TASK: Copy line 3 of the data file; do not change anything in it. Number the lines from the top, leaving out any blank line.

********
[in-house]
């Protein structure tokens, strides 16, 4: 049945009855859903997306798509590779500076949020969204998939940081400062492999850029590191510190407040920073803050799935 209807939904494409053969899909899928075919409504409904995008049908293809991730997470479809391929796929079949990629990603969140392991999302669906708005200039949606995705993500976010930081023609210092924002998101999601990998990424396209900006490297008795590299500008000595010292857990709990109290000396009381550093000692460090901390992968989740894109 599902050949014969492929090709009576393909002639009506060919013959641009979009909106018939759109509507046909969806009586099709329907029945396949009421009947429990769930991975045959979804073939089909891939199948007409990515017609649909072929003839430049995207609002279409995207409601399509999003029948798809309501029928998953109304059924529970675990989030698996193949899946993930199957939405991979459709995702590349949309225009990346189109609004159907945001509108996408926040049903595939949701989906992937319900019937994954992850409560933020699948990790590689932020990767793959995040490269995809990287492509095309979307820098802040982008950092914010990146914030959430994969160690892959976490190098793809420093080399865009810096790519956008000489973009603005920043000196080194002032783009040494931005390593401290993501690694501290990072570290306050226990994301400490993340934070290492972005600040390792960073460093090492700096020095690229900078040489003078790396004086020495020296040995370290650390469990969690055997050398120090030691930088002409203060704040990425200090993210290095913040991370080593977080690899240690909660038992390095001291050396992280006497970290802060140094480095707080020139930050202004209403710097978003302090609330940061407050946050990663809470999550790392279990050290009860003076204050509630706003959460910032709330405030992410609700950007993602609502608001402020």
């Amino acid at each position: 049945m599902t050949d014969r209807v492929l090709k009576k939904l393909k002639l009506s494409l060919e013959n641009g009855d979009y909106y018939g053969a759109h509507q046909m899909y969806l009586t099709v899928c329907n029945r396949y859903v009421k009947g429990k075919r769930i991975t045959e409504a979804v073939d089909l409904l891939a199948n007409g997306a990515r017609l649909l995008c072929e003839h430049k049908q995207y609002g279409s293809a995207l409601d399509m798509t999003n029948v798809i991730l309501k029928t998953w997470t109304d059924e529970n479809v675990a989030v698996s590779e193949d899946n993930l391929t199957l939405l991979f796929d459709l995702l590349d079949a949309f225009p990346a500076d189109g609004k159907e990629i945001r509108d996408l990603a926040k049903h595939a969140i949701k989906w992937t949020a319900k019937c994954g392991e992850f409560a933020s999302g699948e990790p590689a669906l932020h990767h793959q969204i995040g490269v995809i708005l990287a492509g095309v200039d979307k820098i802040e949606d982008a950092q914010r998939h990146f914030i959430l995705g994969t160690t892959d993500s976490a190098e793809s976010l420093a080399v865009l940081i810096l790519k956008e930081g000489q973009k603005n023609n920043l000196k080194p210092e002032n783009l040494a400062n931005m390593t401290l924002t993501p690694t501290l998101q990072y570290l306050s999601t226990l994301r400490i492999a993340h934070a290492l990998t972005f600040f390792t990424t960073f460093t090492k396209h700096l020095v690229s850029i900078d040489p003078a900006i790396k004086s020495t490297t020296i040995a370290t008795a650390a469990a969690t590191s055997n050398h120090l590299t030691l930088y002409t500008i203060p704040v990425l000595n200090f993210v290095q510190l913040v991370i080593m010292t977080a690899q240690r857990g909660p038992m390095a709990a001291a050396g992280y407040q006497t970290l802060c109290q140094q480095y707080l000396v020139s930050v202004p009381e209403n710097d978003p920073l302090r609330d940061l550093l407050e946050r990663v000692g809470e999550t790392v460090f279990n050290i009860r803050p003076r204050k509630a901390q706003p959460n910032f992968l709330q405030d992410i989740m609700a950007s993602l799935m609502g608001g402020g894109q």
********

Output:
């Amino acid at each position: 049945m599902t050949d014969r209807v492929l090709k009576k939904l393909k002639l009506s494409l060919e013959n641009g009855d979009y909106y018939g053969a759109h509507q046909m899909y969806l009586t099709v899928c329907n029945r396949y859903v009421k009947g429990k075919r769930i991975t045959e409504a979804v073939d089909l409904l891939a199948n007409g997306a990515r017609l649909l995008c072929e003839h430049k049908q995207y609002g279409s293809a995207l409601d399509m798509t999003n029948v798809i991730l309501k029928t998953w997470t109304d059924e529970n479809v675990a989030v698996s590779e193949d899946n993930l391929t199957l939405l991979f796929d459709l995702l590349d079949a949309f225009p990346a500076d189109g609004k159907e990629i945001r509108d996408l990603a926040k049903h595939a969140i949701k989906w992937t949020a319900k019937c994954g392991e992850f409560a933020s999302g699948e990790p590689a669906l932020h990767h793959q969204i995040g490269v995809i708005l990287a492509g095309v200039d979307k820098i802040e949606d982008a950092q914010r998939h990146f914030i959430l995705g994969t160690t892959d993500s976490a190098e793809s976010l420093a080399v865009l940081i810096l790519k956008e930081g000489q973009k603005n023609n920043l000196k080194p210092e002032n783009l040494a400062n931005m390593t401290l924002t993501p690694t501290l998101q990072y570290l306050s999601t226990l994301r400490i492999a993340h934070a290492l990998t972005f600040f390792t990424t960073f460093t090492k396209h700096l020095v690229s850029i900078d040489p003078a900006i790396k004086s020495t490297t020296i040995a370290t008795a650390a469990a969690t590191s055997n050398h120090l590299t030691l930088y002409t500008i203060p704040v990425l000595n200090f993210v290095q510190l913040v991370i080593m010292t977080a690899q240690r857990g909660p038992m390095a709990a001291a050396g992280y407040q006497t970290l802060c109290q140094q480095y707080l000396v020139s930050v202004p009381e209403n710097d978003p920073l302090r609330d940061l550093l407050e946050r990663v000692g809470e999550t790392v460090f279990n050290i009860r803050p003076r204050k509630a901390q706003p959460n910032f992968l709330q405030d992410i989740m609700a950007s993602l799935m609502g608001g402020g894109q």